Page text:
02 February 2020

Rosabianca Skira-Venturi: Polymath in the Art World

She was a young married woman when the artist Balthus painted Portrait of Rosabianca Skira in Paris in 1949.  The half-Jewish Balthus had fled Nazi-occupied France for Switzerland where he met  Skira  in 1946.  In an interview with Sabine Rewald, a curator at the Metropolitan Museum of Art, Mme Skira-Venturi recalled that the portrait was completed in just a few sessions and that the red coat she wore was actually the artist's bathrobe. The portrait has a trompe l'oiel painted frame on which the sitter's arm rests. She appears self-protective, with her arms folded and her gaze averted from the viewer - and the artist. She is posed in three quarter view, the same pose of Leonardo da Vinci's Mona Lisa.  I make that comparison because Rosabianca similarly has a long nose and heart-shaped mouth with a pronounced cupid's bow.  I am left wondering what Rosabianca Skira made of Balthus' exploitative paintings of young girls.   As this portrait makes apparent, in Rosabianca Skira he had to take the measure of an equal.

Rosabianca Skira grew up in a home surrounded by art.  She was the daughter of Italian art historian Lionello Venturi and sister of Franco Venturi, also an art historian.  When Lionello Venturi refued to swear allegiance to Mussolini's dictatorship, he left his university professorship and moved the family to Paris. Rosabianca  married Swiss publisher Albert Skira, and worked at Skira Editions in Geneva as  author, translator, and editor.  Albert had founded the international art press Editions Skira in 1928 and it became renowned for the high quality of its color reproductions.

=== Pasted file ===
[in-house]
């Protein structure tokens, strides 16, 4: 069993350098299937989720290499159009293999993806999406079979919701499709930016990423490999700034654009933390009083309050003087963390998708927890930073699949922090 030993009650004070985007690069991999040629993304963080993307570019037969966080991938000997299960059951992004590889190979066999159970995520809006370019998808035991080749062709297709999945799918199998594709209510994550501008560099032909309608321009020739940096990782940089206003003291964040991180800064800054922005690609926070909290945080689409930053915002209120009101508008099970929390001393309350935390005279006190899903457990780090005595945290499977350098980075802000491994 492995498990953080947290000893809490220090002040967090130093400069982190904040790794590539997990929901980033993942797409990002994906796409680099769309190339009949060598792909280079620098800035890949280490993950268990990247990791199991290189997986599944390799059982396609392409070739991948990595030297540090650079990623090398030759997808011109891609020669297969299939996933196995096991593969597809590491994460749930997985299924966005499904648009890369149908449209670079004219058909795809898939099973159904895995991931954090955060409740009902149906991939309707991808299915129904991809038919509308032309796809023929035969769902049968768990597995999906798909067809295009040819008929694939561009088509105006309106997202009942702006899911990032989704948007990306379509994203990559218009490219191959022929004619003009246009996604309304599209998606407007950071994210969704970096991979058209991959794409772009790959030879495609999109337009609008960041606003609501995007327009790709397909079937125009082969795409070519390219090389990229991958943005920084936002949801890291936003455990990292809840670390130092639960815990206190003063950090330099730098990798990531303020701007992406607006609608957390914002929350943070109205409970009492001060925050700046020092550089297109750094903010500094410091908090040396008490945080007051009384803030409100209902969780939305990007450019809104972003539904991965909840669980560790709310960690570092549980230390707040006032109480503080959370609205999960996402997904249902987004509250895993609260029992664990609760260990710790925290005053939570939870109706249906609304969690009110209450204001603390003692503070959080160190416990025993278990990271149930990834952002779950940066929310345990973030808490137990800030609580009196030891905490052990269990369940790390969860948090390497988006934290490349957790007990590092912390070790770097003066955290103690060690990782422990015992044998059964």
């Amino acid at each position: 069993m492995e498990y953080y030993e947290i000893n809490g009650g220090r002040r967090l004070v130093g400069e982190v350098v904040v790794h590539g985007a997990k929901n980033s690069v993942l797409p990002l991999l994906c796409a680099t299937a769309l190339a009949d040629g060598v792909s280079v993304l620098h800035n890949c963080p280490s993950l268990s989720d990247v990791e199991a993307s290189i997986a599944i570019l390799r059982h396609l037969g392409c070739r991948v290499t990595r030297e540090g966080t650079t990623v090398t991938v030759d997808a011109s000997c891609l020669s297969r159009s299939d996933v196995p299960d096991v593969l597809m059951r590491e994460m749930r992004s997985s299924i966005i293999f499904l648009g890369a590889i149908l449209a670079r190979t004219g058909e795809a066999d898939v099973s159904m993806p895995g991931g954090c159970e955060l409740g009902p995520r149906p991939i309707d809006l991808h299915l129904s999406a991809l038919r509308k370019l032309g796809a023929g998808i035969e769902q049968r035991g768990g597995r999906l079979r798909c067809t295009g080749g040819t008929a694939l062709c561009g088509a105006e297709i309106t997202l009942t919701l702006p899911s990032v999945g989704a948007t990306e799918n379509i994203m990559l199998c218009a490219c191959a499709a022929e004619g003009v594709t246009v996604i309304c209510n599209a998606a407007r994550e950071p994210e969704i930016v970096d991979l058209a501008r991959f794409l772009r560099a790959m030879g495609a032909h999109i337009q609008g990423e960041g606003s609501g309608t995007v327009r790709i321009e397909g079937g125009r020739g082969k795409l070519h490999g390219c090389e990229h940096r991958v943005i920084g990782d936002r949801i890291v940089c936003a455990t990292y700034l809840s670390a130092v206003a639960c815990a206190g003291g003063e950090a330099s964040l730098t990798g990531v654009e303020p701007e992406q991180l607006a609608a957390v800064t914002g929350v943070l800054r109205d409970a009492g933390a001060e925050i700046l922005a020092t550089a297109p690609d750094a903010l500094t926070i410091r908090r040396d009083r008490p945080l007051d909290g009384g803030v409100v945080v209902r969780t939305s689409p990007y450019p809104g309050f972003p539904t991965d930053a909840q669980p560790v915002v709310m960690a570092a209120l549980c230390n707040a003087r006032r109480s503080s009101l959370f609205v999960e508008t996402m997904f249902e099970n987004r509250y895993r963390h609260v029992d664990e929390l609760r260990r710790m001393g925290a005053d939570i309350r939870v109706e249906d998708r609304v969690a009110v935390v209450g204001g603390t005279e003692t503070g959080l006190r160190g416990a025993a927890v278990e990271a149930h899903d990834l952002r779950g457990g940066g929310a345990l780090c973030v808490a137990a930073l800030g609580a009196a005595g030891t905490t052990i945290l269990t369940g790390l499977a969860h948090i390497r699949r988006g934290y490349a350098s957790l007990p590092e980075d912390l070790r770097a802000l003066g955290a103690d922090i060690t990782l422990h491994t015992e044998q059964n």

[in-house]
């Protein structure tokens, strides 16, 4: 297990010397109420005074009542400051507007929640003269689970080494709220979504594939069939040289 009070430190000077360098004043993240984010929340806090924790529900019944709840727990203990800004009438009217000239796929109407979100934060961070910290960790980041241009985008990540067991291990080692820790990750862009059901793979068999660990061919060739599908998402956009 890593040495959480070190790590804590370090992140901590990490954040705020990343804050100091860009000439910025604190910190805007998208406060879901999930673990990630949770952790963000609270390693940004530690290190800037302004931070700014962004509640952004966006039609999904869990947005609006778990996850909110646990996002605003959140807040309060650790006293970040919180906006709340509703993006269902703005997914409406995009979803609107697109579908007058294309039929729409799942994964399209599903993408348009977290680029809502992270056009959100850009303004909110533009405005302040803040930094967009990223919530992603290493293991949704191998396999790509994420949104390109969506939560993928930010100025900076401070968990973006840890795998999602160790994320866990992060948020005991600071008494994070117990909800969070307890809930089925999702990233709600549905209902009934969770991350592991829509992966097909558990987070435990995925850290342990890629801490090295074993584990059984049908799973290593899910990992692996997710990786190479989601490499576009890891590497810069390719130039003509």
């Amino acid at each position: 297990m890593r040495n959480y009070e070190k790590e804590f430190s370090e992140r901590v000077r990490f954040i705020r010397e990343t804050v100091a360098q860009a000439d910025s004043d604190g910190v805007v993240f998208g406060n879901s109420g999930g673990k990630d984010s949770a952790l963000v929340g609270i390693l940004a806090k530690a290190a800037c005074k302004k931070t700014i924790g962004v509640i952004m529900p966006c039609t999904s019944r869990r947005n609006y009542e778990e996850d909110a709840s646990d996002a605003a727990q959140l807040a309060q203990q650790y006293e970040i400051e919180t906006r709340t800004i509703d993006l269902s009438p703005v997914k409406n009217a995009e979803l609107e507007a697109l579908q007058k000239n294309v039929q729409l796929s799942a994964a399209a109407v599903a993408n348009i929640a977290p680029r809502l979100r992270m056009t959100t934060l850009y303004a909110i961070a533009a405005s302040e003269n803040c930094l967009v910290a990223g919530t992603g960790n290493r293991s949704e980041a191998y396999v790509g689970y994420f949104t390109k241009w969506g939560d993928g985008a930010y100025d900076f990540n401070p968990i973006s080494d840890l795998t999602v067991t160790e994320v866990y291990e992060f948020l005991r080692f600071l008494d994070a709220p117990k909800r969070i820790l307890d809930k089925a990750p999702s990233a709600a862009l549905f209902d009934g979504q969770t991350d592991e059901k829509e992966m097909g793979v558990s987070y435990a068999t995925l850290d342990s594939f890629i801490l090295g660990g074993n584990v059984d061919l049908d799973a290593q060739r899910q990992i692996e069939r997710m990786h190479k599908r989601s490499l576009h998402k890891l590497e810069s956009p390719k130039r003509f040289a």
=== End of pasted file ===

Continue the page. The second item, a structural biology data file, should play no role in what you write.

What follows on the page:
When Albert unexpectedly died in 1973, Rosabianca took over as publisher but eventually sold the family business to Flammarion of Paris.  Under the name Rosabianca Skira-Venturi she wrote several art books for children, notably the series of Weekend books...with Degas, Renoir, Van Gogh, and also co-authored Italian Painting: The Creators of the Renaissance, with her father, published by Skira in 1952.

Balthus, born Balthazar Klossowski de Rola in Paris, grew up in three countries.   Intellectuals like Rilke, Gide, and Cocteau were frequent visitors during his childhood.  As an adult Balthus befriended avant-garde artists including Picasso and Alberto Giacometti.  His debut as an artist was a book of drawings with a preface by Rilke that was published in 1921.  An enigmatic character, he fabricated more than his name, creating a life story that was more story than anything else.  Essentially self-taught, Balthus became a great figurative painter and a controversial one for his erotically charged pictures of young girls.  His "school" was the Louvre where he learned the techniques of the old masters, especially fresco painters of the early Renaissance.  From them he learned to use the matte surfaces and muted colors we see in Portrait of Rosabianca Skira.

For further reading:  Albert Skira et ses livres d'art by Corisande Evesque.

Image: Balthus - Portrait of Rosabianca Skira, 1949, on on board, Barry Friedman Collection, NYC.


Tania said...

Skira, a great name for art publishing, well present in my library. An interesting post, thank you, Jane.

Jane said...

Tania, there are some lovely Skira books at the public library here, including one on Persian Art. Their color reproductions are outstanding.
I read that Skira commissioned illustrations from Picasso but haven't been able to track down the books - yet! But maybe someone who reads this article will know.